2 276 G.J. Edgar, D. W. Klumpp/ Aquatic Botany 75 (2003) macroscopic plants (Field, 1983; Klumpp et al., 1989). Thus, terrestrial food webs are often seen to be primarily fuelled by direct herbivoiy on leaf material, whereas aquatic food webs are suggested to be driven more by detrital, planktivorous or epiphytic production (Hatcher, 1983; Crossland et al., 1984; Newell, 1984; Mann, 1988; Klumpp et al., 1989; Cebrian, 1999). Two possible consequences of these basic differences between realms are: (i) a greater level of specialisation and host specificity amongst terrestrial invertebrates because of coevolution between grazers and plant defence mechanisms (see Hay, 1991), and (ii) relatively high densities and species richness of invertebrates associated with individual plants in the marine environment because of the variety of alternate food resources (Edgar, 1983). The degree of host specificity amongst marine invertebrates, and the level of reliance on food resources external to the host plant, have been directly assessed in the present study by deploying artificial plants for colonisation. When faunas associated with inert structures are directly compared with faunas associated with plants of similar shape then faunal elements that utilise natural host plants as a food resource should be distinguishable. While such comparisons have been made by several workers (e.g. Myers and Southgate, 1980; Russo, 1990; Edgar, 1991a), previous studies have typically included only one artificial and one natural habitat type, hence differences in structural material may have been confounded with differences in morphology. In the present study, mobile epifaunal invertebrates associated with two artificial habitats exhibiting extremes of shape are compared with faunas inhabiting natural Sargassum plants of two different shapes. This comparison includes assessment of variation within as well as between natural and artificial morphotypes. The null hypothesis tested is that variation between natural plants of different physical structure does not differ from, and overlaps, the variation between artificial plants of different physical structure. In order to produce results with some generality, comparisons have been made at three island locations spanning 60 km distance. 2. Methods Two types of artificial plant units (APUs) were placed in the field 6 weeks prior to 17 and 18 July 1996, the sampling dates when substrata (both APUs and natural plants) were collected with colonised invertebrates. APUs used were: (i) 50 g tufts of 100 mm long tanikalon rope fibre tied at the base to mimic filamentous algae such as Halopteris or Chlorodesmis, as used in other studies (Edgar, 1991a,b, 1993), and (ii) 10 flat polyethylene sheets 50 mm long by 10 mm wide tied at the base to mimic foliose (flat-bladed) seaweeds such as Zonaria or seagrasses such as Enhalus, Cymodocea or Thalassia. These two morphotypes were chosen to represent extremes in the range of natural plant shapes fine filamentous algae with thousands of individual strands versus sheet-like foliose algae. Four replicate APUs of each type were placed 1-10 m apart at two tropical sites (0.1-1 km apart) nested within three inshore island locations (5-60 km apart) off the Queensland coast. The locations were Brook Island (146017'E, 18 09/S), Great Palm Island (146 35/E, 18 41/S) and Fantome Island (146 31/E, ISMUS, Schaffelke and Klumpp, 1997). APUs were tied to bricks and placed just below low water mark adjacent to natural Sargassum plants inshore from fringing reefs. The same general habitat type was present at all locations inshore flats composed of a mosaic of sand, sparse seagrass and rocks with Padina spp. and Sargassum spp.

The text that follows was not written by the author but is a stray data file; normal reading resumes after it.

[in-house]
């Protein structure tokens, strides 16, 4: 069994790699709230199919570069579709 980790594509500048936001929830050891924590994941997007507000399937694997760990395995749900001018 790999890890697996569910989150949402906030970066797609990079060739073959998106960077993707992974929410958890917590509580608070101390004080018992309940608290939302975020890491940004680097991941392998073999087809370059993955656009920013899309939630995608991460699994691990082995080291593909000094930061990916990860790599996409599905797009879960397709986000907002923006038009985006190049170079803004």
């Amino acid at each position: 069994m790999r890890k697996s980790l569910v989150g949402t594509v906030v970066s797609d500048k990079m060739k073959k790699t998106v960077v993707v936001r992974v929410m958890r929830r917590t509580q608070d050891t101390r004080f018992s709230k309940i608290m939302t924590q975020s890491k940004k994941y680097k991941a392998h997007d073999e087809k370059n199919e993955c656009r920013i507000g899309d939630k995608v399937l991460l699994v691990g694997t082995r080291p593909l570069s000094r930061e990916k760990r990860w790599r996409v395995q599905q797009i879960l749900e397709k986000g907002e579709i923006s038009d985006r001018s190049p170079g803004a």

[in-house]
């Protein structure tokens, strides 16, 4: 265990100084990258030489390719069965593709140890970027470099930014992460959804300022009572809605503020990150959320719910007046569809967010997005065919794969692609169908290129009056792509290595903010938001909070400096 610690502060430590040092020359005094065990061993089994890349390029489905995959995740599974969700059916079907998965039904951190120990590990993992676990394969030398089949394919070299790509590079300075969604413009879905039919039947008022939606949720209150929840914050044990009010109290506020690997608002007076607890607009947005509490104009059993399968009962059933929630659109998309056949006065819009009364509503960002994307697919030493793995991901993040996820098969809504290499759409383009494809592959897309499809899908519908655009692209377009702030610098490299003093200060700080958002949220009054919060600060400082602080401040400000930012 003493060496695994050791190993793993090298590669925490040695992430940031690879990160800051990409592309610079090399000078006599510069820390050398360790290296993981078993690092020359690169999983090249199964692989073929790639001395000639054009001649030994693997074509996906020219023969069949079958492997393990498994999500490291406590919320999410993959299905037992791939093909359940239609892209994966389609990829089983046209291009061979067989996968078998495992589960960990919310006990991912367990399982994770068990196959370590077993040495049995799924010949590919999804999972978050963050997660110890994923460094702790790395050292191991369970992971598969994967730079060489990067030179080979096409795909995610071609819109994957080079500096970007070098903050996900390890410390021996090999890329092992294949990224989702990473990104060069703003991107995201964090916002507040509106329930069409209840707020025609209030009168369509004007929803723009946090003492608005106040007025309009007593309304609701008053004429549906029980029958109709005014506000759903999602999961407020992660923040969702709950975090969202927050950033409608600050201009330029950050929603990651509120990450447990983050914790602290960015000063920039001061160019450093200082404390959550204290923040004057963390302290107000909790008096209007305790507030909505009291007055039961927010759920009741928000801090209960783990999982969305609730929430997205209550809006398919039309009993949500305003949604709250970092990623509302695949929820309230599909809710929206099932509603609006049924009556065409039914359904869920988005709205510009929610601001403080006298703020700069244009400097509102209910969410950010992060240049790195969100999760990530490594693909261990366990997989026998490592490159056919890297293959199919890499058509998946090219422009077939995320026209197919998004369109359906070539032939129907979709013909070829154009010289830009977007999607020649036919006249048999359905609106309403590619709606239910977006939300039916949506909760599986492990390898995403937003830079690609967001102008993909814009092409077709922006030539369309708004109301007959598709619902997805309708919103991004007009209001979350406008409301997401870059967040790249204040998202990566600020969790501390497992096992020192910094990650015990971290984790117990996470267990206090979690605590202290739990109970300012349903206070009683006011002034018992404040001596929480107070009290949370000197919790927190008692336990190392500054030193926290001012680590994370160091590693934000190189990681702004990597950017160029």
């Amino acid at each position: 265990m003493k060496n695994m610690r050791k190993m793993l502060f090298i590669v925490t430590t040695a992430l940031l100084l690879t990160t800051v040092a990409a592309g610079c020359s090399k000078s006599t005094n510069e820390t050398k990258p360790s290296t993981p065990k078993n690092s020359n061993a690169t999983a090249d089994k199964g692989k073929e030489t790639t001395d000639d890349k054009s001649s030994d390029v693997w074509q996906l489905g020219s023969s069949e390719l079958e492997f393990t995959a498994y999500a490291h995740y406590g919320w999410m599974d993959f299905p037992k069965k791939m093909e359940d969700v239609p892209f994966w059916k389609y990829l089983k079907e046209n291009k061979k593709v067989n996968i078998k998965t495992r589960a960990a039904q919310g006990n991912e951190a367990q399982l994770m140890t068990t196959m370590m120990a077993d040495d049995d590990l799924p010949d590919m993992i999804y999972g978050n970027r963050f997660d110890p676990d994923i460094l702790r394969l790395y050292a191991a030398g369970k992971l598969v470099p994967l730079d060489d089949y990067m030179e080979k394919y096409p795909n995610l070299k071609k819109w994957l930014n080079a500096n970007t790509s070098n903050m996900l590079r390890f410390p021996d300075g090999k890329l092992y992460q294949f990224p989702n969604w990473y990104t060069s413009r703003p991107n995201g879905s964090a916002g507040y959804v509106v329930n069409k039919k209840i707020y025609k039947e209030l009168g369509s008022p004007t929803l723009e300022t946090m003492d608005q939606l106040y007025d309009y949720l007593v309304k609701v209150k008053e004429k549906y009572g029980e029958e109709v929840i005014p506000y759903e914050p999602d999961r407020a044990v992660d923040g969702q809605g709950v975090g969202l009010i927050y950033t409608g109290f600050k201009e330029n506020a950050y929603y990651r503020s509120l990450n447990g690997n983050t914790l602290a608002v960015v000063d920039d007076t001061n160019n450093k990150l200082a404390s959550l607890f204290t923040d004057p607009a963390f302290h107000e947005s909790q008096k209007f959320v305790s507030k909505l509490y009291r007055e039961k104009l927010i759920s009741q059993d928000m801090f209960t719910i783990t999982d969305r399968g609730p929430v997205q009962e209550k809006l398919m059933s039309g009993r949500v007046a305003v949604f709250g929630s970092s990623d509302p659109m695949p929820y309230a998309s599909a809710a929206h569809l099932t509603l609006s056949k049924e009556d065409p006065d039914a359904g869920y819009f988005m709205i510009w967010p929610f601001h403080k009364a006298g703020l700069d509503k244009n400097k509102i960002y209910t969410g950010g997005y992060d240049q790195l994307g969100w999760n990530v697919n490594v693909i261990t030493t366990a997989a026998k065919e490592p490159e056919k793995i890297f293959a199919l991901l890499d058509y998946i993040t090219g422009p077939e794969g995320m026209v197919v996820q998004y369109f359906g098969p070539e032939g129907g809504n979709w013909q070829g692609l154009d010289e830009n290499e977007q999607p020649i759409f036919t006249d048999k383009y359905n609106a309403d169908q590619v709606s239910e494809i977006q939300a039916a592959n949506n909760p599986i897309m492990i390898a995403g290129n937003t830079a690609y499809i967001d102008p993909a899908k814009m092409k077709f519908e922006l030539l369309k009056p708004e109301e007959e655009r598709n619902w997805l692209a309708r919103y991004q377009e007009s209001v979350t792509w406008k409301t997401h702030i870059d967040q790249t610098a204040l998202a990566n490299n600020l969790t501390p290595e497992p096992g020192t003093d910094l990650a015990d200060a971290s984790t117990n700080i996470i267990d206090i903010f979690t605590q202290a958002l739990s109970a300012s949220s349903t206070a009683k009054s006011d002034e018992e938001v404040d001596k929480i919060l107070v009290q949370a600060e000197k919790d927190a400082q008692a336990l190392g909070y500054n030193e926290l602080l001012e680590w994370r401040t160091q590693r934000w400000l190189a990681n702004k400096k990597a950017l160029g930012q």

3 G.J. Edgar, D. W. Klumpp/ Aquatic Botany 75 (2003) Invertebrates associated with APUs and natural Sargassum plants (four replicates) were sampled by detachment of APUs from bricks and plants from rock, and enclosure of these in plastic bags. Two morphotypes of Sargassum were collected wide-leaved plants with 5-6 mm wide thalli (predominantly Sargassum fissifolium (Mert.) J. Ag.), which were collected at the two Great Palm Island sites, the two Brook Island sites and one Fantome Island site, and narrow-leaved plants with 1 mm wide thalli (Sargassum baccularia (Mert.) C. Ag.), which were collected at one Fantome Island site and two Brook Island sites. Both morphotypes were collected whenever locally present; however, this occurred only at Brook Island. Contents of bags were preserved using formalin and returned to the laboratory, where invertebrates were extracted by washing samples over a stacked series of sieves (0.5, 0.71, 1, 1.4, 2, 2.8, 4, 5.6 and 8mm), as described by Edgar (1990). Material retained on each sieve was sorted under a dissecting microscope. Animals were counted after separation into species groups, and host plant material was weighed after drying at 60 C for 48 h. Estimates of the total productivity of invertebrates in samples were made because such estimates are approximately proportional to total community metabolism (i.e. total respiration and consumption as well as production; Edgar, 1993). Faunal biomass and estimated productivity were calculated using numbers of animals in each sieve size-class and protocols described by Edgar (1990). Briefly, faunal biomass of invertebrates was estimated by assuming that the ash-free dry weight (AFDW) of individuals was equal to the mean AFDW of animals in the same sieve size-class. Estimates of the daily productivity of benthic invertebrates were calculated using biomass estimates for each animal and the equation P = ßa80r -89, which relates daily macrobenthic productivity P (pig per day) to ash-free dry weight B (pig) and water temperature T ( C). Although water temperature during the season of sampling was «23 C, estimated productivity (P20) was calculated assuming a temperature of 20 C to provide an index of community metabolism that is consistent with earlier studies (Edgar, 1993). P20 data can be converted to in situ productivity data at 23 C by multiplying by 1.13 (assuming that temperature varies with an exponent 0.89; Edgar, 1990). Number of individuals, number of species, estimated faunal biomass and estimated productivity data were analysed using nested ANOVA, with islands and sites (nested within islands) considered random factors and habitat type (foliose APU, filamentous APU and natural Sargassum) an orthogonal fixed factor. Brook Island data for wide-leaved Sargassum plants were excluded to maintain a balanced design in ANOVAs. Abundance, biomass and estimated productivity data were log transformed to normalise variances. Tests and variance associated with each of the ANOVA components were calculated using the model of expected mean squares described in Table 1 (see Searle et al., 1992). Macrofaunal data were analysed using cluster analysis and multi dimensional scaling (MDS), as run by SYSTAT (Wilkinson, 1987) and PRIMER (Carr, 1996) programs, in order to produce the best graphical depictions of faunal similarities between sites. For these analyses, the data matrix showing total abundance of species at each site was double root-transformed and then converted to a symmetric matrix of biotic similarity between pairs of sites using the Bray-Curtis similarity index. Species collected in only one sample or with fewer than five individuals recorded were excluded from similarity analyses. The similarity matrix was agglomeratively clustered using average linkage. These procedures follow the recommendations of Faith et al. (1987) and Clarke (1993) for data matrices with